Gardeners And Tervis Tumbler-Seekers, Find Your Paradise At Mount Cuba

Have you discovered the joys of Tervis, the insulated drinkware that reduces condensation and keeps beverages their original temperatures longer?

My Tervis water bottle is such a fixture that it was high time to track down a Tervis tumbler.  I searched for just the right one at retailers and official Tervis stores, but left empty-handed. I found the perfect one, quite by accident, at an unlikely place: the Mount Cuba Center in Hockessin, Delaware.

Lammot du Pont Copeland — nephew of Pierre du Pont, the creator of Longwood Gardens — and his wife, Pamela, chose the estate along Red Clay Creek, northwest of Wilmington, for their first home in 1935. They chose to build their home on a 400-foot-high hill known as Mount Cuba, which was originally called “Cuba Rock” by a 18th-century Irish settler.

Inspired by their love of historic American decorative arts and the recent restoration of Colonial Williamsburg, the Copelands built a Virginia Georgian home of handmade brick, furnishing it with Chippendale-style antiques and period paneling from Southern homes.

A wide center hall led to dining and living areas, as well as a library and rooms to store wine, silver, and even the family dog’s bathroom. Despite its historic appearance, the home featured all the latest conveniences, including an elevator, an incinerator and a basement shooting range.  

“Tell your guests if they only put one flower on their table, it will bring joy to their day,” Mrs. Copeland once remarked to a Mount Cuba Center docent. In the house’s conservatory,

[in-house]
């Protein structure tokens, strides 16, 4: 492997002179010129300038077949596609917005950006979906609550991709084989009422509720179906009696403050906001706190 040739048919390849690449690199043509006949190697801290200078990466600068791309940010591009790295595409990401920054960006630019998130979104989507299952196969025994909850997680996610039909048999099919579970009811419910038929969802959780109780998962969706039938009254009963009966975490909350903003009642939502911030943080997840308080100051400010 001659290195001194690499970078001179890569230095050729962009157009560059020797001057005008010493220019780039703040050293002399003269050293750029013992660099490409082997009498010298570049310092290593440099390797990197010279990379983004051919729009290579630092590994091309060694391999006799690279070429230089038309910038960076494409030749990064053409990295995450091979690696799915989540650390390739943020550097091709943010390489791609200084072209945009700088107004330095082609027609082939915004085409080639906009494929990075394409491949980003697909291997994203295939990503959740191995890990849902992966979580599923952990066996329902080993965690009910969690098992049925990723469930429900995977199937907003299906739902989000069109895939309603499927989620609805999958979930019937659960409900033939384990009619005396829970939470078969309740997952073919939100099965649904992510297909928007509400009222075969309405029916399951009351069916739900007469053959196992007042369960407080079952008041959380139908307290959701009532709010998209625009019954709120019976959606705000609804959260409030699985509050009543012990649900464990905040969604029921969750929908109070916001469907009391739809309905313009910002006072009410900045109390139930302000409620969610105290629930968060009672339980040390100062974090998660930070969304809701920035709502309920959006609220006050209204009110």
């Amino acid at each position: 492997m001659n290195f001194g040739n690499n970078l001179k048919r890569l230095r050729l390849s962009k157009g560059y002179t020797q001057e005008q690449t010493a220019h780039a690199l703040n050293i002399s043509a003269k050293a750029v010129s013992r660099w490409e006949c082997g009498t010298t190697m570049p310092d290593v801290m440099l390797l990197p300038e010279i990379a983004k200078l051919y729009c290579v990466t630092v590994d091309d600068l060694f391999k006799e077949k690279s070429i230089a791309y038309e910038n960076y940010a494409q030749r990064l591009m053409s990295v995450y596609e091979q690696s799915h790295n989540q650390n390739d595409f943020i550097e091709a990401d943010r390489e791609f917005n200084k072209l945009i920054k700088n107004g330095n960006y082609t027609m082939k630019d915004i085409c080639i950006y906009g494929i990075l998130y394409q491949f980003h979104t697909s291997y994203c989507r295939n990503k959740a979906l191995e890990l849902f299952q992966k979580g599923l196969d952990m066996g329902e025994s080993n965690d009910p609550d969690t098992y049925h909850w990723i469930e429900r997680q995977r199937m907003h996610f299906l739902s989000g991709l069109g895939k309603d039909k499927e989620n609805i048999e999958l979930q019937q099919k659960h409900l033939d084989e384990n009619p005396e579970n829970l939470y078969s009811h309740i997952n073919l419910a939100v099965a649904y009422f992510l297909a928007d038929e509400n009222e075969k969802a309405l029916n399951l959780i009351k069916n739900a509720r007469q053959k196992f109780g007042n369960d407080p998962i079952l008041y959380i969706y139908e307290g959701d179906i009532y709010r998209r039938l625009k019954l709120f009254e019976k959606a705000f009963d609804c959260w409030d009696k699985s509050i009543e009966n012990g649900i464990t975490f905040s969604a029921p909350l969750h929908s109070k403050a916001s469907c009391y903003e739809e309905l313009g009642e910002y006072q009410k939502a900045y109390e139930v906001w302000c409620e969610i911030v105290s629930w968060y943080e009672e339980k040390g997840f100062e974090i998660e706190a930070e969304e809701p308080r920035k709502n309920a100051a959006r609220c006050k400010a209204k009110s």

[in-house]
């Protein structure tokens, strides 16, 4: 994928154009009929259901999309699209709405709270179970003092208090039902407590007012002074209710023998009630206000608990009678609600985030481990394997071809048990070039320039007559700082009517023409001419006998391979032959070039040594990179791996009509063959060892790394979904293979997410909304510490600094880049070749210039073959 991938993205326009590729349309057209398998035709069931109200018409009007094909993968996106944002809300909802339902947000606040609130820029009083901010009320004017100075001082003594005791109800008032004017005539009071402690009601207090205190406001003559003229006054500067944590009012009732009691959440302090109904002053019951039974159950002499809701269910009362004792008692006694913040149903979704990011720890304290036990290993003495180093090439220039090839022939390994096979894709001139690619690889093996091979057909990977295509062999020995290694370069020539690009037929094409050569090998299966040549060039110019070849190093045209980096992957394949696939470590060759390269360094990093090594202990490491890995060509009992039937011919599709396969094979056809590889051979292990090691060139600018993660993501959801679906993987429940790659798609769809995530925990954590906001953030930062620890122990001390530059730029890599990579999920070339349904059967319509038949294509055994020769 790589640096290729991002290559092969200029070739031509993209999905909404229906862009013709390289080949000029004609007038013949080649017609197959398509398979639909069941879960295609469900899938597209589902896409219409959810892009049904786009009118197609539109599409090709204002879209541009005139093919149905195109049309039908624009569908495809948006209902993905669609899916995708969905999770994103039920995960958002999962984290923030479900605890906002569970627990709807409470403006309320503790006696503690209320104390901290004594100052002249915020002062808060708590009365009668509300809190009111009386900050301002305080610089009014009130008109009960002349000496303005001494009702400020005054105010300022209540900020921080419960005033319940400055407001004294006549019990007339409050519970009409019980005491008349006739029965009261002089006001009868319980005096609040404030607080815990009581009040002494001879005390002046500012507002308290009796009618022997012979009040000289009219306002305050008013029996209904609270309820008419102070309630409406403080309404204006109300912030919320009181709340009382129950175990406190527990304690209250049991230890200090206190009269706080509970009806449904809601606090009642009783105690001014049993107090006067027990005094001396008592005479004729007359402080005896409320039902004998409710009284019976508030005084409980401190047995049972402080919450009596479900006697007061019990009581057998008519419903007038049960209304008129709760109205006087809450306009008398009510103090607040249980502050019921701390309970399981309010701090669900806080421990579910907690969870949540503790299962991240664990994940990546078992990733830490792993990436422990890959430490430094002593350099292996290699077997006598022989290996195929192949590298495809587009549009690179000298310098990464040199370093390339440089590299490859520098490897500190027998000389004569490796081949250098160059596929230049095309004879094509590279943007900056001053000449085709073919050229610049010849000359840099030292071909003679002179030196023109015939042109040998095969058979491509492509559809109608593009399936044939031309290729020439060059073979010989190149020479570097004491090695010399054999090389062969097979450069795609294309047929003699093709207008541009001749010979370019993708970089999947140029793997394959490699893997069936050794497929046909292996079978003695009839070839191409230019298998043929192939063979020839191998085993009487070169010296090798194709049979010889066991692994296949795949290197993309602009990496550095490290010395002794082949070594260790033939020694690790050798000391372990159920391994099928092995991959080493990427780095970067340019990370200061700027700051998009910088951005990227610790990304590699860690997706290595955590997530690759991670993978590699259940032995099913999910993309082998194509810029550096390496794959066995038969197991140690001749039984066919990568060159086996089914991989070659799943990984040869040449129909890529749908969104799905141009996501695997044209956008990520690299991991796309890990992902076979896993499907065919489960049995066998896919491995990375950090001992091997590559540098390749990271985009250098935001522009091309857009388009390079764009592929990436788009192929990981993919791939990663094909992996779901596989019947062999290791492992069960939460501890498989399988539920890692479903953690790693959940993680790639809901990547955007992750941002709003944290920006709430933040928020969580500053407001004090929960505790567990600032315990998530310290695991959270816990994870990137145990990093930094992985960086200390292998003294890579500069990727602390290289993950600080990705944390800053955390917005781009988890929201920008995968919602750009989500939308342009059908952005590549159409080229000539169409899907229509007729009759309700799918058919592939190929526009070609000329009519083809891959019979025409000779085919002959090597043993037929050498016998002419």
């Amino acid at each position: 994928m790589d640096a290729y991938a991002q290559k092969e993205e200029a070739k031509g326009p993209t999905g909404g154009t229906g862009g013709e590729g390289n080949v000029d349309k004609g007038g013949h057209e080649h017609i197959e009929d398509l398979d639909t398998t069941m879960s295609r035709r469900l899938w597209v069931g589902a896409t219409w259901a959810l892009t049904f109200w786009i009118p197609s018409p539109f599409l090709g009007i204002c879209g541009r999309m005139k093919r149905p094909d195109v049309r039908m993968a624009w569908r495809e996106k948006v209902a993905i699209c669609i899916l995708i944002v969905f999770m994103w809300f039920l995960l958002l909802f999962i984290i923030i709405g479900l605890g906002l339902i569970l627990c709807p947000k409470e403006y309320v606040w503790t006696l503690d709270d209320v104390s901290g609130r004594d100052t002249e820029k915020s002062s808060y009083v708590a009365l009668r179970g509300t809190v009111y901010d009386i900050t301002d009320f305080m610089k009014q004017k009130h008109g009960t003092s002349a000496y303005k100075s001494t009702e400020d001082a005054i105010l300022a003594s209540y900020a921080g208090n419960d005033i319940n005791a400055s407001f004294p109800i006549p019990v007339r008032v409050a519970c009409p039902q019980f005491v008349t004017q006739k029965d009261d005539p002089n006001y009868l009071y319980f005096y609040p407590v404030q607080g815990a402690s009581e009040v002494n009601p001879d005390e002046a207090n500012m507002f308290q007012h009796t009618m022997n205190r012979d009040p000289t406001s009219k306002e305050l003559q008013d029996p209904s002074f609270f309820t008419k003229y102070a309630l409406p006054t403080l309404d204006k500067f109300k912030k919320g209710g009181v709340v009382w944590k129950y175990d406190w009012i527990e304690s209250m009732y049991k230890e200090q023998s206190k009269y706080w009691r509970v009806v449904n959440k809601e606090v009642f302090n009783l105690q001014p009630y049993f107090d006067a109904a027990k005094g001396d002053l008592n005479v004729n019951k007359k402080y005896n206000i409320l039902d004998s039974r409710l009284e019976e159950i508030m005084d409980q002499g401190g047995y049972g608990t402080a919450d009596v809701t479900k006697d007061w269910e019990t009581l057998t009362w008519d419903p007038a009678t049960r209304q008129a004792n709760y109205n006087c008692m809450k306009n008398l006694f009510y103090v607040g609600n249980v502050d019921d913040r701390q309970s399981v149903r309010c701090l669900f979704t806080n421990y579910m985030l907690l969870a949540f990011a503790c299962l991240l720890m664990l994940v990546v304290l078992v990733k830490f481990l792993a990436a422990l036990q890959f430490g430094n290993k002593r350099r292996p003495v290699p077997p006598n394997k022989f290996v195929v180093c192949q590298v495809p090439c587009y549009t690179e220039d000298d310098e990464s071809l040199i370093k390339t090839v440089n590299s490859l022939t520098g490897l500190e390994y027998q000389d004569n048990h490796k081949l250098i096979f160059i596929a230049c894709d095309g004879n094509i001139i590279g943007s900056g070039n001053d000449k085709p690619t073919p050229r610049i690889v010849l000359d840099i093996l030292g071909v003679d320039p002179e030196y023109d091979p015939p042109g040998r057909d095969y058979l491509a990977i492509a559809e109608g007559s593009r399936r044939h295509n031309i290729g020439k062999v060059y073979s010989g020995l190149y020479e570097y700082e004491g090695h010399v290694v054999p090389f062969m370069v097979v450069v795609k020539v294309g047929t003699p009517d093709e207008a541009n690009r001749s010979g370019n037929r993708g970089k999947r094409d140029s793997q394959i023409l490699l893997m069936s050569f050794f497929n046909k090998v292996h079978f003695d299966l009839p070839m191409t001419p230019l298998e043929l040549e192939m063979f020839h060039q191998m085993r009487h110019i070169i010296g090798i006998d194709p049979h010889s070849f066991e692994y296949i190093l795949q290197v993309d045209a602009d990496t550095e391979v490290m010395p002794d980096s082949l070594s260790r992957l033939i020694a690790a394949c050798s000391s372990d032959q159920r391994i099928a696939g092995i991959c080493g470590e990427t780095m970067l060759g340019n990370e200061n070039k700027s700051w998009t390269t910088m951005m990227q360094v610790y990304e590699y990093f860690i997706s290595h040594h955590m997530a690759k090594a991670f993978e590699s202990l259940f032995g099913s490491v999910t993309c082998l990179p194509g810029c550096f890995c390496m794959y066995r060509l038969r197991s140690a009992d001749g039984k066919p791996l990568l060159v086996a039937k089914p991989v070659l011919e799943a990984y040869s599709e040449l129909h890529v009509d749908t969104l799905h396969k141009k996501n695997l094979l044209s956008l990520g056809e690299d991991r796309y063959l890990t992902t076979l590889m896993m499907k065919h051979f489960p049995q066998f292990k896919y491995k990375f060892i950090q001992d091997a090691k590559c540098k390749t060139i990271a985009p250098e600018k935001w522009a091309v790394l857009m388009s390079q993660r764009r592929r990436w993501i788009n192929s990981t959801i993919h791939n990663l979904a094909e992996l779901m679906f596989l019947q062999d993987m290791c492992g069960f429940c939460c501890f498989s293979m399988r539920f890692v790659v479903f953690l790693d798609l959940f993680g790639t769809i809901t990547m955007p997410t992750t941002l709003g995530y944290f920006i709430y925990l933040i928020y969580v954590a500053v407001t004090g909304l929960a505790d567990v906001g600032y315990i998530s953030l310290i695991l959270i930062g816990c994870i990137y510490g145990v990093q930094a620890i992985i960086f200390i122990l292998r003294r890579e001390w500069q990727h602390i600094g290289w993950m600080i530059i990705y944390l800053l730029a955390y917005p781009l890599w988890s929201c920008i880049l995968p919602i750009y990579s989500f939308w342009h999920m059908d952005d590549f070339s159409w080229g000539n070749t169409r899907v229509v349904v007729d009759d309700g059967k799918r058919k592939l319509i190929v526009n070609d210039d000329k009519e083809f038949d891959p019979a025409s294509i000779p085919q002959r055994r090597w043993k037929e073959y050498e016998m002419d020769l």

…the hand-painted walls include a depiction of a statue which Mrs. Copeland referred to as her Works Progress Administration (WPA) gardener; “he’s the one leaning on his shovel,” she is said to have remarked.

Avid gardeners who loved native plants, the Copelands worked with landscape architects to plan a series of terraces, formal garden rooms, cutting gardens and eventually greenhouses, as Mrs. Copeland became a serious horticulturist. Marian Coffin, one of those designers, created dramatic mass plantings of single species, such as azaleas, in the late 1940s.  Her round garden, bordered by flower beds that change with the seasons and marked by a swimming pool in the shape of a Maltese cross, is particularly stunning in the spring, when hundreds of lavender, white, pink and rose tulips were in bloom. To recreate this effect, plant Violet Beauty, Maureen, Shirley, Salmon Impression, Dordogne, Dreamland, Menton, Pink Diamond and Renown tulip bulbs.

Turn one way from the round garden and see “Samara Turning with the Wind,” a 2009 sculpture by Andre Harvey of Rockland, Delaware. This 10-foot-tall depiction of the maple tree fruit that spins like a propeller as it falls to the ground moves with the breeze or a touch of the hand. I turned the other way and beheld an allée of lilacs in bloom, underplanted with pansies in mimicking hues.

In 1965, the Copelands designed a native garden. Trails meander through a woods that have been planted with over 100 species of Piedmont flora, some with terrific names like blue dogbane, sharped-lobed liverleaf, two-leaf toothwort, fairy wand, Virginia spring-beauty, Quaker ladies, bishop’s cap, foamflower and large-flowered wakerobin.